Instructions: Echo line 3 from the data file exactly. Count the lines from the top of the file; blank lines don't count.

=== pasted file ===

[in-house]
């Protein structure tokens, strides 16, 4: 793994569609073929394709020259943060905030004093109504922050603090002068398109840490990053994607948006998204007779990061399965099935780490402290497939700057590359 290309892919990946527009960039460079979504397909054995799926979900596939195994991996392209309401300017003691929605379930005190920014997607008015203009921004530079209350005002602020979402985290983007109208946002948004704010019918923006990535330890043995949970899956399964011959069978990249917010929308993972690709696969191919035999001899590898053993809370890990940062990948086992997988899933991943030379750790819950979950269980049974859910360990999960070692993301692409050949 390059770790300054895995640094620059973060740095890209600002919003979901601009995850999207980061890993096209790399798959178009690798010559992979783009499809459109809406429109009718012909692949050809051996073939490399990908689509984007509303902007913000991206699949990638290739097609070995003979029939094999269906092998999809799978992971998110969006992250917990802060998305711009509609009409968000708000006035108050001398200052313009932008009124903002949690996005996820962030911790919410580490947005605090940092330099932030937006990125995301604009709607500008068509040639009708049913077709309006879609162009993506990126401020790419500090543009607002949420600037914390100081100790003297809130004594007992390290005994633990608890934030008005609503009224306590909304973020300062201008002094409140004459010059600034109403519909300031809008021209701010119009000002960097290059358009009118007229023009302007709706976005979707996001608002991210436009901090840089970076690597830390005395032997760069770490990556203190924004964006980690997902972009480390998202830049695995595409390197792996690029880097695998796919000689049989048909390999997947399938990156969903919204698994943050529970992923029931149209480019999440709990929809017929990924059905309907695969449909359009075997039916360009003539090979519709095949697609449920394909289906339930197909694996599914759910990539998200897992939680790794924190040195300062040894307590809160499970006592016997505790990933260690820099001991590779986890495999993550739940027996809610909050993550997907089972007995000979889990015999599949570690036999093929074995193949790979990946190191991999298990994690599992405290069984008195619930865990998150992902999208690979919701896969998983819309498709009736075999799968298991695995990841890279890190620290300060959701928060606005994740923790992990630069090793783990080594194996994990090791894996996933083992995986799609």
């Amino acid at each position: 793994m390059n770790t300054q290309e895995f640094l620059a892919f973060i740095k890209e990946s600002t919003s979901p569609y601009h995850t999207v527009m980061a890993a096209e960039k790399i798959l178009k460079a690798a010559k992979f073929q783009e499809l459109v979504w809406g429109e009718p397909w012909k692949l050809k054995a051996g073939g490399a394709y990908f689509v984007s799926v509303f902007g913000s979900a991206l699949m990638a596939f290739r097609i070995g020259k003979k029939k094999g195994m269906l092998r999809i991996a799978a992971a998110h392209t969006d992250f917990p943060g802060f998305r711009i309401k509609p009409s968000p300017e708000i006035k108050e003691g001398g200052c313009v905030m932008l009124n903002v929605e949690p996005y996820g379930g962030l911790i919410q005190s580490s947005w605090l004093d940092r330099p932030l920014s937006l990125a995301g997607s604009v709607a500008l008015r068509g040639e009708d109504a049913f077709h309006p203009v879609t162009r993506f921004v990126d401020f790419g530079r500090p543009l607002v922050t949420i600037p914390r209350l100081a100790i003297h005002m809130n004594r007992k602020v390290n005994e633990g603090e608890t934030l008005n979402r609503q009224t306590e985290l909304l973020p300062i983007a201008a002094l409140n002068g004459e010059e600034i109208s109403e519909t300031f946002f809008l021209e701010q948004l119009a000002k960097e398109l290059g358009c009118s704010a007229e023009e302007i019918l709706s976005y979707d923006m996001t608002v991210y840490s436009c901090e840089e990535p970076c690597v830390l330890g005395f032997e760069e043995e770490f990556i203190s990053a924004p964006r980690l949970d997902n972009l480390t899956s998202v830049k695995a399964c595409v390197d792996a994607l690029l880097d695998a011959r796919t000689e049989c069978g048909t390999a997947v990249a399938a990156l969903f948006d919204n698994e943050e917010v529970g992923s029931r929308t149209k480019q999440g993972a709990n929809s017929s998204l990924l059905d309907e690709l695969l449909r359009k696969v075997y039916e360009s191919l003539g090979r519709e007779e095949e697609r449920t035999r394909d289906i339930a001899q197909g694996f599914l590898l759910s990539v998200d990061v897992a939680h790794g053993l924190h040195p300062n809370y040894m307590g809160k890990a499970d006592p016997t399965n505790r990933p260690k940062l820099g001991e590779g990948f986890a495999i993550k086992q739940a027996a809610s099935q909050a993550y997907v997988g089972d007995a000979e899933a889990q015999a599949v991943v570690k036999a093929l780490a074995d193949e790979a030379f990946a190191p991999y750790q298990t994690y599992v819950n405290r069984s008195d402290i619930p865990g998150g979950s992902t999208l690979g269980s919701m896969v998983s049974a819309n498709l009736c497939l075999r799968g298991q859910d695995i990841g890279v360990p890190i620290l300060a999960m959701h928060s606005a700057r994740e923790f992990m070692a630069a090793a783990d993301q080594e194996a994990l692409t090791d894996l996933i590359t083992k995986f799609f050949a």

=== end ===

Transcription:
């Amino acid at each position: 793994m390059n770790t300054q290309e895995f640094l620059a892919f973060i740095k890209e990946s600002t919003s979901p569609y601009h995850t999207v527009m980061a890993a096209e960039k790399i798959l178009k460079a690798a010559k992979f073929q783009e499809l459109v979504w809406g429109e009718p397909w012909k692949l050809k054995a051996g073939g490399a394709y990908f689509v984007s799926v509303f902007g913000s979900a991206l699949m990638a596939f290739r097609i070995g020259k003979k029939k094999g195994m269906l092998r999809i991996a799978a992971a998110h392209t969006d992250f917990p943060g802060f998305r711009i309401k509609p009409s968000p300017e708000i006035k108050e003691g001398g200052c313009v905030m932008l009124n903002v929605e949690p996005y996820g379930g962030l911790i919410q005190s580490s947005w605090l004093d940092r330099p932030l920014s937006l990125a995301g997607s604009v709607a500008l008015r068509g040639e009708d109504a049913f077709h309006p203009v879609t162009r993506f921004v990126d401020f790419g530079r500090p543009l607002v922050t949420i600037p914390r209350l100081a100790i003297h005002m809130n004594r007992k602020v390290n005994e633990g603090e608890t934030l008005n979402r609503q009224t306590e985290l909304l973020p300062i983007a201008a002094l409140n002068g004459e010059e600034i109208s109403e519909t300031f946002f809008l021209e701010q948004l119009a000002k960097e398109l290059g358009c009118s704010a007229e023009e302007i019918l709706s976005y979707d923006m996001t608002v991210y840490s436009c901090e840089e990535p970076c690597v830390l330890g005395f032997e760069e043995e770490f990556i203190s990053a924004p964006r980690l949970d997902n972009l480390t899956s998202v830049k695995a399964c595409v390197d792996a994607l690029l880097d695998a011959r796919t000689e049989c069978g048909t390999a997947v990249a399938a990156l969903f948006d919204n698994e943050e917010v529970g992923s029931r929308t149209k480019q999440g993972a709990n929809s017929s998204l990924l059905d309907e690709l695969l449909r359009k696969v075997y039916e360009s191919l003539g090979r519709e007779e095949e697609r449920t035999r394909d289906i339930a001899q197909g694996f599914l590898l759910s990539v998200d990061v897992a939680h790794g053993l924190h040195p300062n809370y040894m307590g809160k890990a499970d006592p016997t399965n505790r990933p260690k940062l820099g001991e590779g990948f986890a495999i993550k086992q739940a027996a809610s099935q909050a993550y997907v997988g089972d007995a000979e899933a889990q015999a599949v991943v570690k036999a093929l780490a074995d193949e790979a030379f990946a190191p991999y750790q298990t994690y599992v819950n405290r069984s008195d402290i619930p865990g998150g979950s992902t999208l690979g269980s919701m896969v998983s049974a819309n498709l009736c497939l075999r799968g298991q859910d695995i990841g890279v360990p890190i620290l300060a999960m959701h928060s606005a700057r994740e923790f992990m070692a630069a090793a783990d993301q080594e194996a994990l692409t090791d894996l996933i590359t083992k995986f799609f050949a």